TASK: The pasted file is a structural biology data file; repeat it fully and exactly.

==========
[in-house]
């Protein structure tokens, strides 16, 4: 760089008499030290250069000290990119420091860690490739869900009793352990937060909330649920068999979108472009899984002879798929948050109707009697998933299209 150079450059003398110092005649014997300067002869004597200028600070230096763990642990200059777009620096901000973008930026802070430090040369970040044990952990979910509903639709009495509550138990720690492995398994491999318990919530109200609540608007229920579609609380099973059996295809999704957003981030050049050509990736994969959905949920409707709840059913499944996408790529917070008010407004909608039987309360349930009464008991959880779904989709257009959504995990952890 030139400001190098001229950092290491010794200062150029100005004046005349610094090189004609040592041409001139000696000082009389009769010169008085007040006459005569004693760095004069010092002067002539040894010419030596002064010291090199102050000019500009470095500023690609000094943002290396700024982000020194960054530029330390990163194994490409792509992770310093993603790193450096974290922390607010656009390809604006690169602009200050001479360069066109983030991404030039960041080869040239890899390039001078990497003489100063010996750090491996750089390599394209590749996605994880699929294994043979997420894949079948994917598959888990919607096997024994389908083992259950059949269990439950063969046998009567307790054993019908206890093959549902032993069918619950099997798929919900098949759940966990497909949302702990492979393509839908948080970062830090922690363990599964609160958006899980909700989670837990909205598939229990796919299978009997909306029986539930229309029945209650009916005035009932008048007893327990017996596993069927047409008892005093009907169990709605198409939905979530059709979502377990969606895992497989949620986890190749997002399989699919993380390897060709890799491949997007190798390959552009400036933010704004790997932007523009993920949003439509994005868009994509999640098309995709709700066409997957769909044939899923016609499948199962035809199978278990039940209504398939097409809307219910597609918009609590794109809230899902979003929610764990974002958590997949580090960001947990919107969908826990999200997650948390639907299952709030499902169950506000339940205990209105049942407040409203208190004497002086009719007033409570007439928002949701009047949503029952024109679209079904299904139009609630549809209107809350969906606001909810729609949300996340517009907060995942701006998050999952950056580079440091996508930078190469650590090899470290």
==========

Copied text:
[in-house]
């Protein structure tokens, strides 16, 4: 760089008499030290250069000290990119420091860690490739869900009793352990937060909330649920068999979108472009899984002879798929948050109707009697998933299209 150079450059003398110092005649014997300067002869004597200028600070230096763990642990200059777009620096901000973008930026802070430090040369970040044990952990979910509903639709009495509550138990720690492995398994491999318990919530109200609540608007229920579609609380099973059996295809999704957003981030050049050509990736994969959905949920409707709840059913499944996408790529917070008010407004909608039987309360349930009464008991959880779904989709257009959504995990952890 030139400001190098001229950092290491010794200062150029100005004046005349610094090189004609040592041409001139000696000082009389009769010169008085007040006459005569004693760095004069010092002067002539040894010419030596002064010291090199102050000019500009470095500023690609000094943002290396700024982000020194960054530029330390990163194994490409792509992770310093993603790193450096974290922390607010656009390809604006690169602009200050001479360069066109983030991404030039960041080869040239890899390039001078990497003489100063010996750090491996750089390599394209590749996605994880699929294994043979997420894949079948994917598959888990919607096997024994389908083992259950059949269990439950063969046998009567307790054993019908206890093959549902032993069918619950099997798929919900098949759940966990497909949302702990492979393509839908948080970062830090922690363990599964609160958006899980909700989670837990909205598939229990796919299978009997909306029986539930229309029945209650009916005035009932008048007893327990017996596993069927047409008892005093009907169990709605198409939905979530059709979502377990969606895992497989949620986890190749997002399989699919993380390897060709890799491949997007190798390959552009400036933010704004790997932007523009993920949003439509994005868009994509999640098309995709709700066409997957769909044939899923016609499948199962035809199978278990039940209504398939097409809307219910597609918009609590794109809230899902979003929610764990974002958590997949580090960001947990919107969908826990999200997650948390639907299952709030499902169950506000339940205990209105049942407040409203208190004497002086009719007033409570007439928002949701009047949503029952024109679209079904299904139009609630549809209107809350969906606001909810729609949300996340517009907060995942701006998050999952950056580079440091996508930078190469650590090899470290």